web analytics
September 23, 2014 / 28 Elul, 5774
At a Glance
Sections
Sponsored Post
Meir Panim with Soldiers 5774 Roundup: Year of Relief and Service for Israel’s Needy

Meir Panim implements programs that serve Israel’s neediest populations with respect and dignity. Meir Panim also coordinated care packages for families in the South during the Gaza War.



Tevye in the Promised Land, Chapter 15: Guardian of Israel

Cover of Tevye in the Promised Land by Tzvi Fishman.

From both a military and Zionist point of view, Ben Zion rejected Perchik’s conception completely. If the Jewish people were to rebuild their nation in Israel, Jewish sovereignty, and Jewish sovereignty alone, would have to be imposed throughout all off its borders. If a foreigner wanted to live in Israel, he would first have to sign a document recognizing that Eretz Yisrael was the Land of the Jews.

“Our friend, Don Quixote, proposes to do battle with all of our neighbors,” Perchik quipped.

“When all of the Jews in the world return to populate our borders, we will have the strength to overcome all of our enemies,” Ben Zion declared.

“Why fight when we can live side-by-side with our cousins in peace?” Perchik rebutted.

“Your cousins don’t want peace. They want the whole land. To their way of thinking, it’s theirs.”

“All the people who have been living here have a justified claim. Whatever parcels of land we can buy and reclaim, we shall. As for the rest, agreements can be made, respecting each other’s rights.”

“The Turks and the Arabs are scoundrels from birth,” Ben Zion insisted. “Their agreements are not worth the paper on which they are written.”

“That remains to be seen,” Perchik argued. “Besides, who made you such an expert on this part of the world?”

“I’ve dealt with them enough. Their whole culture is founded on falsehood and theft.”

“That is a racist remark,” Perchik exclaimed.

It was difficult for Tevye to remain silent in such a fervent debate. He made a noise in his throat, as if to attract their attention.

“By all means,” Ben Zion said. “Let’s hear from our learned friend, Tevye.”

“A learned man, I am not,” Tevye responded. “But it is written in the Torah that the children of Ishmael are highwaymen and scoundrels who live by the sword.”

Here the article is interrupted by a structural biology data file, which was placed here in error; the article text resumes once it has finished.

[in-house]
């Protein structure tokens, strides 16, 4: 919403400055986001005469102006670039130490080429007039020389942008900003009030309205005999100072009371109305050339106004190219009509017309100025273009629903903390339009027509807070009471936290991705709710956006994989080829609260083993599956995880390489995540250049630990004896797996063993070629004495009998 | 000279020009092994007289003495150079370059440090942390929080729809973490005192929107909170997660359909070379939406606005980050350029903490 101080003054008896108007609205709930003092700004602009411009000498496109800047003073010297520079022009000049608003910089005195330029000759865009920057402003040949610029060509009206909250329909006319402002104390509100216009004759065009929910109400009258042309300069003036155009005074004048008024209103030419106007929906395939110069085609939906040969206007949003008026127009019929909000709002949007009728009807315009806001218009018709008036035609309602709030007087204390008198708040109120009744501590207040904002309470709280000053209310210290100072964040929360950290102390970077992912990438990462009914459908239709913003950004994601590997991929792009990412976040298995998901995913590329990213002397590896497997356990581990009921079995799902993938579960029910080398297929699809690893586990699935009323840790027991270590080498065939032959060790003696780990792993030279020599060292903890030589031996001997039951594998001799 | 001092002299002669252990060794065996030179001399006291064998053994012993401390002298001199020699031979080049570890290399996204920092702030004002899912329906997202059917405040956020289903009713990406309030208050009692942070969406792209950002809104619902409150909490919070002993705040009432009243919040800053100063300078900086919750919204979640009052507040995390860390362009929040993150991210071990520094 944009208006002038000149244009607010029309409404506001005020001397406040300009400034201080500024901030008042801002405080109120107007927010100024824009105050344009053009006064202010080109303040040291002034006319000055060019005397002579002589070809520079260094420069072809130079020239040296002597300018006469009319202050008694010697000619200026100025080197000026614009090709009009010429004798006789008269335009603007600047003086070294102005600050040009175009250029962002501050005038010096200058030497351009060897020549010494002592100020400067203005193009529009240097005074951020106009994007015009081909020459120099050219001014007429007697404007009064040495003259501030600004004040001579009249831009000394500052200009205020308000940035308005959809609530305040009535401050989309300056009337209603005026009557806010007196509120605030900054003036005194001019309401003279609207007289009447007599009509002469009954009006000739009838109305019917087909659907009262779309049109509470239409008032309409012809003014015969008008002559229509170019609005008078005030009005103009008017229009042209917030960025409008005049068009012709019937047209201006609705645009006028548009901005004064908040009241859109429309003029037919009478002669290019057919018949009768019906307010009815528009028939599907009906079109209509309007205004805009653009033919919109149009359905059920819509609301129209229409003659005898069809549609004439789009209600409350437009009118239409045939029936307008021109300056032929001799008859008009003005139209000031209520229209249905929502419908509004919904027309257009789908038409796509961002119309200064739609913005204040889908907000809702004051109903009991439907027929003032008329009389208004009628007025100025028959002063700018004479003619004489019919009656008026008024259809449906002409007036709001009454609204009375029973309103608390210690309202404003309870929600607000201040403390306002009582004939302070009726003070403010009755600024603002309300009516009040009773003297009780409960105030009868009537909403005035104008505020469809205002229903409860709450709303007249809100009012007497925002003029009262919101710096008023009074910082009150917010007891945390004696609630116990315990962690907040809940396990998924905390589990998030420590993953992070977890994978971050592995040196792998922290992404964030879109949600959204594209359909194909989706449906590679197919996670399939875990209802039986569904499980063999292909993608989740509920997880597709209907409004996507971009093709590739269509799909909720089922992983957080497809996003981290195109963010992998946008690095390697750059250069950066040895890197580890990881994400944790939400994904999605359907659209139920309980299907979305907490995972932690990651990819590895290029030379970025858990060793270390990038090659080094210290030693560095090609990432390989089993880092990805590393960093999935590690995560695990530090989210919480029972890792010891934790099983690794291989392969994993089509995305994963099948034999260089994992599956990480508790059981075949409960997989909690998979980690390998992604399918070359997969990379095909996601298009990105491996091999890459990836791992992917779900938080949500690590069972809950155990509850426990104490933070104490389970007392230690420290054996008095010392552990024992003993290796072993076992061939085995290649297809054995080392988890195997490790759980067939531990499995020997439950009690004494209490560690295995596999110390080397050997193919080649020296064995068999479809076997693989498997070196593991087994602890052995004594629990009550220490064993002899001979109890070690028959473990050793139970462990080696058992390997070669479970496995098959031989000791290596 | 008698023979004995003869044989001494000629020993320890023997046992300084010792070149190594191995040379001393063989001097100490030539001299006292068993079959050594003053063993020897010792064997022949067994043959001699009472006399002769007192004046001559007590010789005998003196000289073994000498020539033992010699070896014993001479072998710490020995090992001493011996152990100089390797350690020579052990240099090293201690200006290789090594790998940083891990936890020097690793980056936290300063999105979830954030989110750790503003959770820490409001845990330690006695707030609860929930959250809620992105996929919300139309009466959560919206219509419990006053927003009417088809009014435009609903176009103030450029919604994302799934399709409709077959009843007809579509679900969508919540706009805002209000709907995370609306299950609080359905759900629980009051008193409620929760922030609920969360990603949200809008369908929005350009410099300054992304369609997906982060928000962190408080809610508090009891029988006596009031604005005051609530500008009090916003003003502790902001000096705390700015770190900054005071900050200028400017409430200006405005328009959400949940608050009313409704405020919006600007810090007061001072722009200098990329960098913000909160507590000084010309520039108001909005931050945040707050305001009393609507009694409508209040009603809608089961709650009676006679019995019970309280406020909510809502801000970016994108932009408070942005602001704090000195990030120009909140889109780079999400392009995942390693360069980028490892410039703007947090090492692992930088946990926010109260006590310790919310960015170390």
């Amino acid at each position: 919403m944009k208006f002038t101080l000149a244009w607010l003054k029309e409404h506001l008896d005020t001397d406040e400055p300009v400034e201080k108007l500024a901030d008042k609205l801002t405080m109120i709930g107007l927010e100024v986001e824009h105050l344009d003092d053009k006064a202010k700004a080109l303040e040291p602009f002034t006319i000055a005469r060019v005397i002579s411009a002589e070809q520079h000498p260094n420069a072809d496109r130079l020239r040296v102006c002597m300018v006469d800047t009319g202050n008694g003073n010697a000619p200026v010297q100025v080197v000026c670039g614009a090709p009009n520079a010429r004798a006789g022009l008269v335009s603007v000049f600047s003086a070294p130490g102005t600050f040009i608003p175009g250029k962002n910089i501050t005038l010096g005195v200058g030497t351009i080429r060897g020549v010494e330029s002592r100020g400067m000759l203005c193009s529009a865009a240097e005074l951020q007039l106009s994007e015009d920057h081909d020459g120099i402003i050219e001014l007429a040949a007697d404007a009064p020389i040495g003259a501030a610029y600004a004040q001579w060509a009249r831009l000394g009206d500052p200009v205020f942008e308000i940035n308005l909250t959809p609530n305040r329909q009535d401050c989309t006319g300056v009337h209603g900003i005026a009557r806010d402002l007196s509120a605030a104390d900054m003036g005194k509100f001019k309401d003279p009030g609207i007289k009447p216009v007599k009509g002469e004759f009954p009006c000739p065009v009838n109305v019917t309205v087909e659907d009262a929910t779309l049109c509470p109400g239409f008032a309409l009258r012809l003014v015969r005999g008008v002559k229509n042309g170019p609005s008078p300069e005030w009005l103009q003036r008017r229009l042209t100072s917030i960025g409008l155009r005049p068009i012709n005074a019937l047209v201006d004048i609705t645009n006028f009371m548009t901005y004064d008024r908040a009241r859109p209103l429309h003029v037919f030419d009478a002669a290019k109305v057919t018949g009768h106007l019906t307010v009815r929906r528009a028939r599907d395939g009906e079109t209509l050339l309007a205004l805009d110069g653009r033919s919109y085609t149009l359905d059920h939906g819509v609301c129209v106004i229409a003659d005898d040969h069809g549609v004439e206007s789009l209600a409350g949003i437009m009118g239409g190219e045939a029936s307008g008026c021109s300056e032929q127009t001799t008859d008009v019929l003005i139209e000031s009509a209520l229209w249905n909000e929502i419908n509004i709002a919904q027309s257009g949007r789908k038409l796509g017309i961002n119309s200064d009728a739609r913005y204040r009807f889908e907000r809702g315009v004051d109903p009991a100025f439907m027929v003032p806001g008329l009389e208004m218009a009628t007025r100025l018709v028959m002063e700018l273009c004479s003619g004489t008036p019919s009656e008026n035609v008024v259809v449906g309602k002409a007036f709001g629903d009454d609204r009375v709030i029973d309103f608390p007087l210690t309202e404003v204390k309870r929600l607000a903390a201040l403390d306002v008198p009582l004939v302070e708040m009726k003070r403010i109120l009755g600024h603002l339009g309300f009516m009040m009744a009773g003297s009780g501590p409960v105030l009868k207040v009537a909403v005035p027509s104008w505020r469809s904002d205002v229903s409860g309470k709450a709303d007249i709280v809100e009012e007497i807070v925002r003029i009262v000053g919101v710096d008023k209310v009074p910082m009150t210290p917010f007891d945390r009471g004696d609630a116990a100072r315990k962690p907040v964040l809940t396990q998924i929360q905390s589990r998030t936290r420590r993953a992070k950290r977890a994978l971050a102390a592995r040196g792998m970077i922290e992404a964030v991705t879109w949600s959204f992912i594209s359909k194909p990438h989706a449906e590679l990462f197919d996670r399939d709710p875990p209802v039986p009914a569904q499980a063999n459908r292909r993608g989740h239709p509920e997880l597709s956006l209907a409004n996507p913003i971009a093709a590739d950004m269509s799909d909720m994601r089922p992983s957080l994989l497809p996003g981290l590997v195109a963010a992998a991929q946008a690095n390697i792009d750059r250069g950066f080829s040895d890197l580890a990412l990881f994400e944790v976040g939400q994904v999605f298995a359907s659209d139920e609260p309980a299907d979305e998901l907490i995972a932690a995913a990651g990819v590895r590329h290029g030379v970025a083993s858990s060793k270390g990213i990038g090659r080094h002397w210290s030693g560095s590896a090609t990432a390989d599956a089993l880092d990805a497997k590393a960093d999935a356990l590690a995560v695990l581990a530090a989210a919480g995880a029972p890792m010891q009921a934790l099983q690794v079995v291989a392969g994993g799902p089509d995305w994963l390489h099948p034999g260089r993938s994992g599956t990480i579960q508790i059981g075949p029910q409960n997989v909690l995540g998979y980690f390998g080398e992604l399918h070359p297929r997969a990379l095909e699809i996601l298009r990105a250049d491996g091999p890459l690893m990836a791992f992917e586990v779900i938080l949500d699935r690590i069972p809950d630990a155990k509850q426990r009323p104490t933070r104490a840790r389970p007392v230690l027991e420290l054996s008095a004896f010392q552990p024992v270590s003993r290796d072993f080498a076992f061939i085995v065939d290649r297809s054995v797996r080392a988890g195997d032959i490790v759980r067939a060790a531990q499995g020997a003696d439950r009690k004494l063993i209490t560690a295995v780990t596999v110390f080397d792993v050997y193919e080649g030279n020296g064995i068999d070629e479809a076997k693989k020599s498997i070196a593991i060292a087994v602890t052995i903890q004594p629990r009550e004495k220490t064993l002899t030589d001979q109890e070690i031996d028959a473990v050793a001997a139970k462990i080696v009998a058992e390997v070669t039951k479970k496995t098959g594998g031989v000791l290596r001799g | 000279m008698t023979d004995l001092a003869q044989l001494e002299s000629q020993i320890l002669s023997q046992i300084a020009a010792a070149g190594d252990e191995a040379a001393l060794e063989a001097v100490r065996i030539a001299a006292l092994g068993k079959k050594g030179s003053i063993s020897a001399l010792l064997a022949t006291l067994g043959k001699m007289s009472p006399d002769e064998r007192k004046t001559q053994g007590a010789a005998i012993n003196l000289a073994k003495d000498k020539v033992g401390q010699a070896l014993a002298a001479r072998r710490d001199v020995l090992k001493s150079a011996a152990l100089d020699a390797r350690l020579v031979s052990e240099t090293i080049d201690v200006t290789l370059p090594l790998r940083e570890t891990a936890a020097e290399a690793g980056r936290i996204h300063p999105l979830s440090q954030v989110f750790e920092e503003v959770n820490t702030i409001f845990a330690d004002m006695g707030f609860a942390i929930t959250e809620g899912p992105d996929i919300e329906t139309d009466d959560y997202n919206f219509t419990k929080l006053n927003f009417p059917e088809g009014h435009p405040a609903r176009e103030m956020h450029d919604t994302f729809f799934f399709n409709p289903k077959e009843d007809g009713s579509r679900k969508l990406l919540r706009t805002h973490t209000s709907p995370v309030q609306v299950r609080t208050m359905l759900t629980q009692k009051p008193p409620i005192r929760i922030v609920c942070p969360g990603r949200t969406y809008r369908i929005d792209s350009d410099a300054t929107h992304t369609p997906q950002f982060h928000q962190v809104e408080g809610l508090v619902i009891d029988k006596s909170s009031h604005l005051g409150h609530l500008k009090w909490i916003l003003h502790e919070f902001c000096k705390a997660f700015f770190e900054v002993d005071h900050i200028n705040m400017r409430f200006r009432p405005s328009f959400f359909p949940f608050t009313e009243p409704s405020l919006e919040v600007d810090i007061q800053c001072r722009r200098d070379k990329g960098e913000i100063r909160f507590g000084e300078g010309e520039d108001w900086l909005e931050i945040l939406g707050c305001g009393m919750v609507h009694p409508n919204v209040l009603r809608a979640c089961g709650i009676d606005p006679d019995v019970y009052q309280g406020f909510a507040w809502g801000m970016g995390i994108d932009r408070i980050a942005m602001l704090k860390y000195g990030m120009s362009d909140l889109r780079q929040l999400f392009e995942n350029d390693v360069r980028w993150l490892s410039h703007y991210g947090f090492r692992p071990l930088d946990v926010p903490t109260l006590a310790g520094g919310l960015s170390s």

“There, you have it – straight from the Bible,” Ben Zion said, as if to prove his point.

“Since when do you believe in the Bible?” Perchik asked.

“The question seems to be a straightforward matter of law,” Tevye continued, remembering the parable of the rabbi at Ruchel’s wedding. “If a man owns a house and thieves come and force him to move, and then other thieves come along and chase out the first robbers, and then more robbers follow, one after the other, each one taking the house from the next – when the original owner returns, it is still his house, is it not? The others simply stole it from him, one after the other, but they cannot legally claim it is theirs.”

Ben Zion nodded. In this instance the laws of the Torah were in accord with his way of thinking.

“The Arabs believe in squatter’s rights,” Perchik said.

“The Bible is our deed to this Land,” Tevye argued. “It is recorded there time and again that God gave this Land to the Jews.”

“That’s what you say,” the girl, Sonia, injected.

Tevye looked over at her in surprise. Quarrels were known to occur in the best of families, but for a strange girl to publicly challenge the words of a man twice her age, that was unheard of.

“It is not what I say, but what the Bible teaches,” Tevye answered patiently.

“Who says that the Bible is right?” the girl challenged. “If you ask me, it is all a big fairytale.”

Tevye felt it improper to enter into a religious debate with the bad-mannered creature, but her impudence had to be put in its place.